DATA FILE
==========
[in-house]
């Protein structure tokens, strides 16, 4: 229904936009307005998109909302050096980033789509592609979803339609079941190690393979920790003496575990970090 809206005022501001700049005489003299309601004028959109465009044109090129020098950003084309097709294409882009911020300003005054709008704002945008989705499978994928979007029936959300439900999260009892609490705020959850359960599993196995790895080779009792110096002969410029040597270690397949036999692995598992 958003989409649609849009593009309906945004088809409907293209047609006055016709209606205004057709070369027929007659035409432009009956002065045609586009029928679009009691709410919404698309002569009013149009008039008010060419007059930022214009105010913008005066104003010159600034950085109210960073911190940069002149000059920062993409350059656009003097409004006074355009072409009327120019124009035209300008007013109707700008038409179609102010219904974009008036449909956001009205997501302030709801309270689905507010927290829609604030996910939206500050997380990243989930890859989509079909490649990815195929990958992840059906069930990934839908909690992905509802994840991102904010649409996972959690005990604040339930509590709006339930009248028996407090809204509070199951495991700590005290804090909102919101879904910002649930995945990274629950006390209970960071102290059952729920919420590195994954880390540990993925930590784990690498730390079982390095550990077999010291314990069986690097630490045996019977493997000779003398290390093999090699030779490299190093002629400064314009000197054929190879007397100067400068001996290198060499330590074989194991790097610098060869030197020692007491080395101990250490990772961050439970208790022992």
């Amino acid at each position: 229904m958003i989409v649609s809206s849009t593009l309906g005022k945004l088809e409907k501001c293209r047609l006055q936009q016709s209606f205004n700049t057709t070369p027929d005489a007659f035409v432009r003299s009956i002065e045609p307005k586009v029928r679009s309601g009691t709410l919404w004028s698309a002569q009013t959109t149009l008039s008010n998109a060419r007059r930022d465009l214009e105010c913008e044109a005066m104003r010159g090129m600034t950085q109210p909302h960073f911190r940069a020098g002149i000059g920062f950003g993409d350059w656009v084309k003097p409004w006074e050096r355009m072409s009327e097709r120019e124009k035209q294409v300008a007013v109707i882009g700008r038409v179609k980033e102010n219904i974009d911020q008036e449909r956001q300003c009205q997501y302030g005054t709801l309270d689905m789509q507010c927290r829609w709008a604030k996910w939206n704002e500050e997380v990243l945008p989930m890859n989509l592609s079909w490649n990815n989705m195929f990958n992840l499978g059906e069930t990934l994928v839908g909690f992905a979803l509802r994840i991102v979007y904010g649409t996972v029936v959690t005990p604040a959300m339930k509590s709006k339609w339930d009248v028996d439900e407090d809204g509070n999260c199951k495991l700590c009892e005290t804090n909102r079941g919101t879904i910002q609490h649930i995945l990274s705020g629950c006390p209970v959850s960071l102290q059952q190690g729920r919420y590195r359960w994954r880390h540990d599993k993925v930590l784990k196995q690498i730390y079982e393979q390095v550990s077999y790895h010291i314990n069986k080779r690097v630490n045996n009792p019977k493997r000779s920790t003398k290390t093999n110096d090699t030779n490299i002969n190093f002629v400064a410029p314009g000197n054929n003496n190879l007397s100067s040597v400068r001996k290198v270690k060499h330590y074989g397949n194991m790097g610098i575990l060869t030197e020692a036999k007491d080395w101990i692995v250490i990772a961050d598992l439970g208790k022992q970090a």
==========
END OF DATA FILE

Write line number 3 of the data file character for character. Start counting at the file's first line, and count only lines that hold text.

């Amino acid at each position: 229904m958003i989409v649609s809206s849009t593009l309906g005022k945004l088809e409907k501001c293209r047609l006055q936009q016709s209606f205004n700049t057709t070369p027929d005489a007659f035409v432009r003299s009956i002065e045609p307005k586009v029928r679009s309601g009691t709410l919404w004028s698309a002569q009013t959109t149009l008039s008010n998109a060419r007059r930022d465009l214009e105010c913008e044109a005066m104003r010159g090129m600034t950085q109210p909302h960073f911190r940069a020098g002149i000059g920062f950003g993409d350059w656009v084309k003097p409004w006074e050096r355009m072409s009327e097709r120019e124009k035209q294409v300008a007013v109707i882009g700008r038409v179609k980033e102010n219904i974009d911020q008036e449909r956001q300003c009205q997501y302030g005054t709801l309270d689905m789509q507010c927290r829609w709008a604030k996910w939206n704002e500050e997380v990243l945008p989930m890859n989509l592609s079909w490649n990815n989705m195929f990958n992840l499978g059906e069930t990934l994928v839908g909690f992905a979803l509802r994840i991102v979007y904010g649409t996972v029936v959690t005990p604040a959300m339930k509590s709006k339609w339930d009248v028996d439900e407090d809204g509070n999260c199951k495991l700590c009892e005290t804090n909102r079941g919101t879904i910002q609490h649930i995945l990274s705020g629950c006390p209970v959850s960071l102290q059952q190690g729920r919420y590195r359960w994954r880390h540990d599993k993925v930590l784990k196995q690498i730390y079982e393979q390095v550990s077999y790895h010291i314990n069986k080779r690097v630490n045996n009792p019977k493997r000779s920790t003398k290390t093999n110096d090699t030779n490299i002969n190093f002629v400064a410029p314009g000197n054929n003496n190879l007397s100067s040597v400068r001996k290198v270690k060499h330590y074989g397949n194991m790097g610098i575990l060869t030197e020692a036999k007491d080395w101990i692995v250490i990772a961050d598992l439970g208790k022992q970090a």